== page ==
Bookworm entered the room to find everyone waiting, looking uncomfortable–especially Lilith, whose ears were nervously flattened to her head. Book tried to smile a little, to put everyone at ease. “Of those of you here, who arrived here first?”
“I arrived after them.” Cyan said as he looked towards Beryl and the others. Beryl continued, “Kasa and I arrived with Jed. Lilith was the only person I saw who didn’t leave when we arrived.”
Bookworm turned to Lilith, nodding. “What did you first see and hear?”
Lilith looked down and played absently with the walking stick in her hands. “Well… I… I.I heard shouting to free someone. I watched from a distance. Eventually, when the militia man came out, I saw one of the moreaus walk up and light the barricade they made on fire,” she finished nervously.
Beryl asked encouragingly, “Which moreau did the lighting, or did you not see?”
“I’m not quite sure. I was trying not to be seen.”
“If I remember correctly,” said Cyan, “there was a lady in green holding a sign as I came up. She wasn’t moreau, though. And I thought I saw a bunny leaving the area too, but there were so many other people leaving, I couldn’t get a good look.”
Bookworm scribbled quickly in her notebook. “Well, thank you for your help. If you remember anything else, please come and tell me.” She smiled at the various assents and watched them leave, but put her hand out to halt Lilith. “Lilith, can you stay longer? There’s… something else we need to talk about. Why don’t you come down to my office?” The girl nodded, though her ears were flat on her head, betraying her nervousness.
Leading the way down, Book gestured toward the door to her office. Beryl, who had also held back, said quietly, “I’ll wait here for you, Lilith.”
Inside, with the door shut, she showed Lilith where to sit, and sat down behind her desk. Leaning forward, trying to avoid crumpling the papers strewn across it, she said quietly, “Lilith, you remember that Wisp was badly injured this summer, when the tower collapsed?”
The girl nodded. “I know. I visited him every day in the hospital–well, until they banned me. I was… looking forward to seeing him when he woke.”
“He has woken up, actually.”
“I know. Kasa told me… when she told me I was banned from the hospital.”
“Did she tell you why?”
“No,” replied Lilith in a small voice.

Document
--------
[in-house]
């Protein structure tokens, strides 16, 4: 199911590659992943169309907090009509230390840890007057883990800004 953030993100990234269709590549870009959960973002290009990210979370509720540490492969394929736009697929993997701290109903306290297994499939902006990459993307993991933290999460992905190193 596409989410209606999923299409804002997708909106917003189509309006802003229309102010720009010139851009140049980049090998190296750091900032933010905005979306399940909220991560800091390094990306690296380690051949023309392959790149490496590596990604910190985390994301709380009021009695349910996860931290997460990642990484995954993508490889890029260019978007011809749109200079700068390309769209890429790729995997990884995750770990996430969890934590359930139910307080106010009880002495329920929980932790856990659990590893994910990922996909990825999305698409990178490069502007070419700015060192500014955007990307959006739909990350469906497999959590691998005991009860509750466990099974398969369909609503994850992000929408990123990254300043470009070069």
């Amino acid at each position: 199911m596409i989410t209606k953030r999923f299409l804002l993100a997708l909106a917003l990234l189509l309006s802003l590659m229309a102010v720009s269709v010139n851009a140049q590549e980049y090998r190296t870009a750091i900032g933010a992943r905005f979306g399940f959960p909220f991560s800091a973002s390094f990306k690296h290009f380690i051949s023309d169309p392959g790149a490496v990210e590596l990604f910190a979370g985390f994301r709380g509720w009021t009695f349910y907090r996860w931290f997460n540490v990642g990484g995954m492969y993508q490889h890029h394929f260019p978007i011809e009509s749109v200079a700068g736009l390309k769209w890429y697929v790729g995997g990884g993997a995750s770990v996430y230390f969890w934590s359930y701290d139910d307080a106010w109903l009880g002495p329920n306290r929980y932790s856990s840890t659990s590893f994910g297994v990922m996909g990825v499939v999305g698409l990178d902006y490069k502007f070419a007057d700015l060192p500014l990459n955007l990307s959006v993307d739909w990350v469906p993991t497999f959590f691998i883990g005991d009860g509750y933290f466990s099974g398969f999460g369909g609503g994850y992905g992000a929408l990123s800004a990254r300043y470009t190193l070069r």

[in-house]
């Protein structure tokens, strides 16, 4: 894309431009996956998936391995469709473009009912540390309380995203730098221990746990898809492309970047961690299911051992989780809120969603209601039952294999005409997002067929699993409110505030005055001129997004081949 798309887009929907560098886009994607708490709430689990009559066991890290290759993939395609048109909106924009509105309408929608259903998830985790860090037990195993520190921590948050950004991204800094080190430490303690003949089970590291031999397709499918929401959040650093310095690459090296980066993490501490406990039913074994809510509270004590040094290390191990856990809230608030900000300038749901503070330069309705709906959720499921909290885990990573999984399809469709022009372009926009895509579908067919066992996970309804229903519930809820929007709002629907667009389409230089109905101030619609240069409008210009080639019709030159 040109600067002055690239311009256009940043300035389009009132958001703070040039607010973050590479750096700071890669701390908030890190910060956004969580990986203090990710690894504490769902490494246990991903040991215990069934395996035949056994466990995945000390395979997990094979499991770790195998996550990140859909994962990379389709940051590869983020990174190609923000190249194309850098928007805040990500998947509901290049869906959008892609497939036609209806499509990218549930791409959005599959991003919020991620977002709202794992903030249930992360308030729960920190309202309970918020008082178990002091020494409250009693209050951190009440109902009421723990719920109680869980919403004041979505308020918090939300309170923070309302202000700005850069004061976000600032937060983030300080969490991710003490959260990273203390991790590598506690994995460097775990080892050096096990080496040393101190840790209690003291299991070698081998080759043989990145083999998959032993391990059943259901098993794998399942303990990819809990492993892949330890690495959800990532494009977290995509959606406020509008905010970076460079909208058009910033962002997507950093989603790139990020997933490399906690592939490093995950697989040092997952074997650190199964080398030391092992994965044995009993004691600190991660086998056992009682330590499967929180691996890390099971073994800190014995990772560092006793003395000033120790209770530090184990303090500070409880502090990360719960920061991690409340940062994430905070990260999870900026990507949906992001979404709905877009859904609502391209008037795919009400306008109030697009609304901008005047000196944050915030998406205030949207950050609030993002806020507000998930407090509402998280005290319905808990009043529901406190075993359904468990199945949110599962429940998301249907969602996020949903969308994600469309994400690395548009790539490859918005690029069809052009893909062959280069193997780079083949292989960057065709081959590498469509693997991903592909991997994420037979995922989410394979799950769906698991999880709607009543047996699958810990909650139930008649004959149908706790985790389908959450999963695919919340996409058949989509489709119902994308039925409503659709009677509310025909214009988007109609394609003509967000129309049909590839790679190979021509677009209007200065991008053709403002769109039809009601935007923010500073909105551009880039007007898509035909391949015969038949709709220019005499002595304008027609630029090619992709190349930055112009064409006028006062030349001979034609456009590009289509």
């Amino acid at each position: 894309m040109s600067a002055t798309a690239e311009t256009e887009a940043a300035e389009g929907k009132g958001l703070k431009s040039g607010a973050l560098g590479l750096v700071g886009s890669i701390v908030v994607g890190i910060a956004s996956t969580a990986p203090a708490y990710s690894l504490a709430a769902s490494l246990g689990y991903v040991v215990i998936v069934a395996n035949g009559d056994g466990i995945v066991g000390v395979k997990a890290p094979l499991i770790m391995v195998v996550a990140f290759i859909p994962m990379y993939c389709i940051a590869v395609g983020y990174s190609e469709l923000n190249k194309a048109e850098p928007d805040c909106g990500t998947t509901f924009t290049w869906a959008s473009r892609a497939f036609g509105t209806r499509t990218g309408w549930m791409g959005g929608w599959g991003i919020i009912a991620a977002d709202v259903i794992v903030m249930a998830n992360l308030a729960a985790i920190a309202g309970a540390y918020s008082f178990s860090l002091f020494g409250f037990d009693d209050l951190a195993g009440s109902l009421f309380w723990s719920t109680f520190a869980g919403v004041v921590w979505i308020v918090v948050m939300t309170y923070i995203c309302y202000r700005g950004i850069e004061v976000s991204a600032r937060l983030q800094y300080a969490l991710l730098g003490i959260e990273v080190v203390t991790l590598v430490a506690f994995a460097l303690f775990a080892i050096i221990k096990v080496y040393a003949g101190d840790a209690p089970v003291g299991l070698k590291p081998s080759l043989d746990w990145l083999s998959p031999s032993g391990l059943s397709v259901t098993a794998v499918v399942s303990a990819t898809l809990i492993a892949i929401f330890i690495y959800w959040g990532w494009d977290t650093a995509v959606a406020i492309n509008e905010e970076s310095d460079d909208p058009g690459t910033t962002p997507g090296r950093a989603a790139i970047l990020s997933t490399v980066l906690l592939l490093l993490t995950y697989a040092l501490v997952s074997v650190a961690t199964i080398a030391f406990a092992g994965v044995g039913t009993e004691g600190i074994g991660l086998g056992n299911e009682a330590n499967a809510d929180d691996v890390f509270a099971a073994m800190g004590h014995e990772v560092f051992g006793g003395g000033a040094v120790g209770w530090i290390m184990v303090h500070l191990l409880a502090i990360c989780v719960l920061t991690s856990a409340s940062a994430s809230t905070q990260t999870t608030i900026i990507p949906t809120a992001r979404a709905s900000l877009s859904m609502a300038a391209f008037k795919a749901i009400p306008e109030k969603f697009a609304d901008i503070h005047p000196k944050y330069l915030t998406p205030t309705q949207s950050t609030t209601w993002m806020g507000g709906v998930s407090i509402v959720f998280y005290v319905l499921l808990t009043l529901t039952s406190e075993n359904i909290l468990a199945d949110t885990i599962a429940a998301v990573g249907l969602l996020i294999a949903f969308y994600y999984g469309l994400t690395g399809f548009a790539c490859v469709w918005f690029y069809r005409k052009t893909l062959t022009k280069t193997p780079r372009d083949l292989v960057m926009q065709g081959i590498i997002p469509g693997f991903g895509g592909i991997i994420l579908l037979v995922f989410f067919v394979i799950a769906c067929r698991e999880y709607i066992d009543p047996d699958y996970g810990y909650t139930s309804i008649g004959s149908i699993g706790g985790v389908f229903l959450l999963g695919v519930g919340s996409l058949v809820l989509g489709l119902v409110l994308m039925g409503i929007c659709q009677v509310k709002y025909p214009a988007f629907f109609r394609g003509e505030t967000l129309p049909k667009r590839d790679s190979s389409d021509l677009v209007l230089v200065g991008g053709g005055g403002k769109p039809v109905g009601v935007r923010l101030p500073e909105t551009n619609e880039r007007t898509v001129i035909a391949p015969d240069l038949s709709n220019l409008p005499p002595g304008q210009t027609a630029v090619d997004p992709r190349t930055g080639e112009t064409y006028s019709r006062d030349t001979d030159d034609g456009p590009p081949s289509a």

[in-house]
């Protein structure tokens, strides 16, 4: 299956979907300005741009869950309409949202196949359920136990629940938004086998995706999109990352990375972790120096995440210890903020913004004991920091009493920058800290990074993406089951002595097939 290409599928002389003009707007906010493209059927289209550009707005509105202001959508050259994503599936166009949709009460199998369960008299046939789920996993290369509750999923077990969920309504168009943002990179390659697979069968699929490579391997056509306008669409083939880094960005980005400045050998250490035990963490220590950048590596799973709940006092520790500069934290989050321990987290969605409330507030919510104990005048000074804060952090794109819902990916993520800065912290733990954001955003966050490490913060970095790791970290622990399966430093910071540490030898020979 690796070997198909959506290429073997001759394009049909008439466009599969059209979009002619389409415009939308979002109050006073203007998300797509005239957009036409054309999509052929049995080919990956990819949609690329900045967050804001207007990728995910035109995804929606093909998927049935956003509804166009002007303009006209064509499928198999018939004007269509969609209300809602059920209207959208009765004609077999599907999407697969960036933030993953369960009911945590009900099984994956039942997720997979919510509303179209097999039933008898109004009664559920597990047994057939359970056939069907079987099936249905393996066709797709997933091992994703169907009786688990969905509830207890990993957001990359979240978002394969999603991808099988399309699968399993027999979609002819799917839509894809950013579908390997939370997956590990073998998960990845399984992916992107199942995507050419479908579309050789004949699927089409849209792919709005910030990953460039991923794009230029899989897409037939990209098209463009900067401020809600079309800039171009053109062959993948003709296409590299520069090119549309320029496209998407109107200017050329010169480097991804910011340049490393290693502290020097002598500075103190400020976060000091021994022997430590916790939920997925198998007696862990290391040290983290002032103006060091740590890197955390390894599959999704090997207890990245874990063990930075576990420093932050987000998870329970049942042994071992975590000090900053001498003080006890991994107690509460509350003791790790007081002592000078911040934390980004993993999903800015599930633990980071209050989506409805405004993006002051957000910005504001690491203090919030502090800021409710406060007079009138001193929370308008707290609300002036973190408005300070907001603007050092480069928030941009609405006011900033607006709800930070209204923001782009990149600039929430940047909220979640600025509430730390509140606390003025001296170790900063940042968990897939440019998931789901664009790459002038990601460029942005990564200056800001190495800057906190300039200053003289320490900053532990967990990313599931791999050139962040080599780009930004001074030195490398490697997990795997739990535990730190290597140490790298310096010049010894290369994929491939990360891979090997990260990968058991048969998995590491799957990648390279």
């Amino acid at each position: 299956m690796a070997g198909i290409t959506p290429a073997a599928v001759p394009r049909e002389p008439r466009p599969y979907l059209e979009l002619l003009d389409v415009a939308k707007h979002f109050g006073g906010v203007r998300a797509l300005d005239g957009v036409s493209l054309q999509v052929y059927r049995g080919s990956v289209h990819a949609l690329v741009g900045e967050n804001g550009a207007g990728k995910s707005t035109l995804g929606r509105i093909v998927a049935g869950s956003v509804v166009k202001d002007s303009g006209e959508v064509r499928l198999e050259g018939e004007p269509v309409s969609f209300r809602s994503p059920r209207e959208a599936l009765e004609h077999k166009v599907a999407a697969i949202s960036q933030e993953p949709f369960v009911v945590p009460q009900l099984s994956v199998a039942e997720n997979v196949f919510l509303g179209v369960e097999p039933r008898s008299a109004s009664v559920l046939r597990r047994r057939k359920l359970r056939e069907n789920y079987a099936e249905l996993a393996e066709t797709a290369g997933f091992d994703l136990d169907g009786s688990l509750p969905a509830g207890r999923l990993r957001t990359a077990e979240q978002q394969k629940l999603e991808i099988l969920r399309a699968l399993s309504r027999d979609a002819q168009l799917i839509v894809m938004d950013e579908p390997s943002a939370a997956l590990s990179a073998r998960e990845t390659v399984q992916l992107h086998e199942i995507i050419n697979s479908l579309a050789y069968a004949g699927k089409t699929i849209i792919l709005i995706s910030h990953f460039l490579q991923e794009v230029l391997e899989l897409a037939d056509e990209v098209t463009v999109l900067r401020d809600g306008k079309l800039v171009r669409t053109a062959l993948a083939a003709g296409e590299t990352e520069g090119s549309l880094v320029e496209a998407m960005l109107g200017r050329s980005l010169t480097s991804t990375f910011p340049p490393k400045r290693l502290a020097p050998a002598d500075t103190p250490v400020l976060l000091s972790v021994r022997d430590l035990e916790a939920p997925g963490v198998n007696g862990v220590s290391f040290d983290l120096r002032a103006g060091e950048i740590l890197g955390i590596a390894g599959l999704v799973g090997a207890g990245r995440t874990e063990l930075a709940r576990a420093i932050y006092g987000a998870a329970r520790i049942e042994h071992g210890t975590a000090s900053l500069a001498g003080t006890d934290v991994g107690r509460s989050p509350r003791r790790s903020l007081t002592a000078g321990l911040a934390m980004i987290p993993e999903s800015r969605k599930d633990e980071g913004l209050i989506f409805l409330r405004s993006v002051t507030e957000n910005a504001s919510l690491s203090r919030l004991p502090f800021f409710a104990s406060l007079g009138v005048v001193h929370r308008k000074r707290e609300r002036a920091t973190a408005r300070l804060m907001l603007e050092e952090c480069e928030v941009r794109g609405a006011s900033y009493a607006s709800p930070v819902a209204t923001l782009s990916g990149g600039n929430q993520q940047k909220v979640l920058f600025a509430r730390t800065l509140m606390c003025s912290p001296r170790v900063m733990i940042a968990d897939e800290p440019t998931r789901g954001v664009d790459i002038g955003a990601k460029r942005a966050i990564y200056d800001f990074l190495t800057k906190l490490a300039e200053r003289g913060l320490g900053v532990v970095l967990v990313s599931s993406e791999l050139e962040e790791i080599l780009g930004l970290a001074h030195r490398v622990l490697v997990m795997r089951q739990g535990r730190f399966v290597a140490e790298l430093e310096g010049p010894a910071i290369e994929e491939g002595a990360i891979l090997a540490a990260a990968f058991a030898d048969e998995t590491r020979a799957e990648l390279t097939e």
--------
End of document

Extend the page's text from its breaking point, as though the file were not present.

Bookworm sighed, not looking forward to this at all. “Wisp wasn’t injured just by the collapsing tower. He had quite a few claw scratches on his body.”
“When he woke up, he… he identified you as the one who gave him those.”
Lilith looked very taken aback. “That’s… impossible. The tower… that… I can’t walk without my stick here. Hurts too much half the time.”
“Well, I don’t know whether or not you had anything to do with the tower collapse,” Bookworm hastened to say. “But he definitely indicated it was you, in your wolf-form, that attacked him.”
“I… I could not…” she said to herself. “I am not that way.”
“Do you remember anything about that day?”
Lilith swallowed nervously. “Yes. I was in my home–well, what I called a home–resting. I could barely move, and sent Wisp to bring hot soup to the tower for the urchins.”
“Anything else?” Bookworm pressed a little.
“Well, I had just gotten on my new medication.”
“Yes, I… well, please do not tell anyone of my condition. We… we do not want everyone knowing.” At Bookworm’s nod, she continued, “I need a special medication, or… well, let’s just say bad things happen.”
“But it looks like something bad did happen,” Bookworm reminded her. “The question is, how?”
“I’ve been trying to figure out myself,” she continued, “in my other form. I am in full control… always been… I am… different in a lot of ways. I was… made to be…” She petered out and shrugged helplessly.
Bookworm sighed. She wanted to have Lilith stay in one of the cells, but was concerned about what might happen to the girl’s state of mind. “Lilith, until we know what happened, it really would be better if you could stay with someone who can watch over you.”
“I… I do not know many people I can stay with, considering not many know of my condition, and sleeping is easier in my other form.”
Bookworm looked through her office window, seeing Beryl curled up on the bench outside. “Does Beryl know?”
She nodded. “Yes, Beryl knows. And Dr. Viper.” Then she shuddered. “And Canergak…”
Bookworm winced in sympathy, remembering all the difficulties Lisa had because Canergak knew her secret. “Would you be willing to stay with Beryl?”
After a moment of thought, Lilith nodded. “If Beryl is all right with it, I can.”
Bookworm went to the door and opened it, beckoning Beryl to come inside. She explained some of the situation to him, and asked if he’d be willing to supervise Lilith for a while.
Beryl looked at Lilith for a moment, and then at Bookworm. She got the impression he once again had much he could say, but wasn’t going to, as he nodded his head. “I’ll watch her, Ms. Heinrichs, if that’s all right.”
“All right, Lilith, you can go with him. But please stay in touch with me. We need to understand what happened, and make sure no one else gets hurt.”
She nodded. “I will do my best to help and work with you to figure it out.”
“Thank you.” Bookworm laid a reassuring hand on the girl’s shoulder. “And also, if you remember anything else about what happened today, please let me know.” She led the two of them to the front door, now cleared of debris, though a tang of smoke still hung in the air. “I’ll see you soon, I hope.”
“You will.” With that, Lilith and Beryl headed off. Bookworm watched them go, and rubbed her face hard, sighing. It had definitely been a trying day, and she had the feeling she had only postponed potential catastrophes. ‘Not that that’s new in Babbage,’ she thought wryly as she stepped back inside.
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